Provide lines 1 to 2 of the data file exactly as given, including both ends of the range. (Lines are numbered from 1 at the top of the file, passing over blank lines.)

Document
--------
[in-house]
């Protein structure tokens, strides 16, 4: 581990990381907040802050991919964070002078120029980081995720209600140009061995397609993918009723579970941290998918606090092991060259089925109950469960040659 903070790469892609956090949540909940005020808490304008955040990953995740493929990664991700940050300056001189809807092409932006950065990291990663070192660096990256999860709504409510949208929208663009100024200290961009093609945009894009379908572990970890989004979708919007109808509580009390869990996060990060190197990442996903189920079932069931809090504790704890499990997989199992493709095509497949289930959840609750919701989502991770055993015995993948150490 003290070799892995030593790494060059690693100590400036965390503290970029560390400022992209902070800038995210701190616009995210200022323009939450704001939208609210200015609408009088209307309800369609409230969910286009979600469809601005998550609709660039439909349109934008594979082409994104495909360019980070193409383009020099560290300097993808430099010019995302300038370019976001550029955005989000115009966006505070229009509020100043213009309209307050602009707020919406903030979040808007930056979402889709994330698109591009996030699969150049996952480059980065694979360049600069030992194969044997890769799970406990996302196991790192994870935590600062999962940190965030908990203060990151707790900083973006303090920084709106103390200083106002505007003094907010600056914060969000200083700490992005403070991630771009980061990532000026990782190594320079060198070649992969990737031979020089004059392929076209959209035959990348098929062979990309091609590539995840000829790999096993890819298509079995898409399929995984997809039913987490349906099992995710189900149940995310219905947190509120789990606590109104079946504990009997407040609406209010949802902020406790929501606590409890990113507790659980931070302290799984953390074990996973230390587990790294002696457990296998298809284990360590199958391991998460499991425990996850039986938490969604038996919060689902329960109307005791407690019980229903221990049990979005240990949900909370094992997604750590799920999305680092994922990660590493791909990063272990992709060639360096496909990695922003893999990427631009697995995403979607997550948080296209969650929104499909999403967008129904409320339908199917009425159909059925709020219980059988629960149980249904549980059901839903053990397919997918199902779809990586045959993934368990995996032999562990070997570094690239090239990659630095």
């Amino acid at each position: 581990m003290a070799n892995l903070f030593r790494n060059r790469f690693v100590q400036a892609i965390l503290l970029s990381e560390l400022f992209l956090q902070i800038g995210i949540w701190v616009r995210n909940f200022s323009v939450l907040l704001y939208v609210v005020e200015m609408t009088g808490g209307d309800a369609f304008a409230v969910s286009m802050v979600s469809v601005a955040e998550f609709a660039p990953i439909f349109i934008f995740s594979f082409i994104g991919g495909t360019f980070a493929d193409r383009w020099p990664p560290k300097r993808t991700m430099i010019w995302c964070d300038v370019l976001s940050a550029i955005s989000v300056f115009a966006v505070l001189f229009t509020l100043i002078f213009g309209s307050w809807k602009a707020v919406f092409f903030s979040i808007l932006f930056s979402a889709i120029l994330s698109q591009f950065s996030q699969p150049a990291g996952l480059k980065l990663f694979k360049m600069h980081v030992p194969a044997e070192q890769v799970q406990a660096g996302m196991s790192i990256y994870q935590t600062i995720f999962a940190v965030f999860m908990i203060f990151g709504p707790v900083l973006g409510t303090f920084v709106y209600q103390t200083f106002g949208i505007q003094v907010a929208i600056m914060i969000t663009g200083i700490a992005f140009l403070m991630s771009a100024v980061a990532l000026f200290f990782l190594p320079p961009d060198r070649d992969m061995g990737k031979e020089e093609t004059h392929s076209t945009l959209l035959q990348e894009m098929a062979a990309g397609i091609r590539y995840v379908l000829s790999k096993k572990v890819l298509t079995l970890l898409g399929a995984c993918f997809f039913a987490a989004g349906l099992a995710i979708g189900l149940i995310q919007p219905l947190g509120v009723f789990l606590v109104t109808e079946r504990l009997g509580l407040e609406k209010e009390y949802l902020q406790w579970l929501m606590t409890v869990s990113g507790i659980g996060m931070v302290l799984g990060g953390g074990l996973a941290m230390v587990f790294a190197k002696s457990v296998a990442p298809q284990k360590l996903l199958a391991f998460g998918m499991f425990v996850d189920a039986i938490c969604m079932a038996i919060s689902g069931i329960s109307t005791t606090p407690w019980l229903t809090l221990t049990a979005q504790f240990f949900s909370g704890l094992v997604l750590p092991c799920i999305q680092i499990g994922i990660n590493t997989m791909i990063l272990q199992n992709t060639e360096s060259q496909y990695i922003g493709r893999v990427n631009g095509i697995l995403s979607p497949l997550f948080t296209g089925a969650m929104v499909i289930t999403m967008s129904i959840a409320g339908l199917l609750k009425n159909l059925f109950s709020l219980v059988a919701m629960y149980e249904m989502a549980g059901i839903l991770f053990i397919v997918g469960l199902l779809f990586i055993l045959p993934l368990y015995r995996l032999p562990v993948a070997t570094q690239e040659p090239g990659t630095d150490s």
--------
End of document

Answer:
[in-house]
């Protein structure tokens, strides 16, 4: 581990990381907040802050991919964070002078120029980081995720209600140009061995397609993918009723579970941290998918606090092991060259089925109950469960040659 903070790469892609956090949540909940005020808490304008955040990953995740493929990664991700940050300056001189809807092409932006950065990291990663070192660096990256999860709504409510949208929208663009100024200290961009093609945009894009379908572990970890989004979708919007109808509580009390869990996060990060190197990442996903189920079932069931809090504790704890499990997989199992493709095509497949289930959840609750919701989502991770055993015995993948150490 003290070799892995030593790494060059690693100590400036965390503290970029560390400022992209902070800038995210701190616009995210200022323009939450704001939208609210200015609408009088209307309800369609409230969910286009979600469809601005998550609709660039439909349109934008594979082409994104495909360019980070193409383009020099560290300097993808430099010019995302300038370019976001550029955005989000115009966006505070229009509020100043213009309209307050602009707020919406903030979040808007930056979402889709994330698109591009996030699969150049996952480059980065694979360049600069030992194969044997890769799970406990996302196991790192994870935590600062999962940190965030908990203060990151707790900083973006303090920084709106103390200083106002505007003094907010600056914060969000200083700490992005403070991630771009980061990532000026990782190594320079060198070649992969990737031979020089004059392929076209959209035959990348098929062979990309091609590539995840000829790999096993890819298509079995898409399929995984997809039913987490349906099992995710189900149940995310219905947190509120789990606590109104079946504990009997407040609406209010949802902020406790929501606590409890990113507790659980931070302290799984953390074990996973230390587990790294002696457990296998298809284990360590199958391991998460499991425990996850039986938490969604038996919060689902329960109307005791407690019980229903221990049990979005240990949900909370094992997604750590799920999305680092994922990660590493791909990063272990992709060639360096496909990695922003893999990427631009697995995403979607997550948080296209969650929104499909999403967008129904409320339908199917009425159909059925709020219980059988629960149980249904549980059901839903053990397919997918199902779809990586045959993934368990995996032999562990070997570094690239090239990659630095």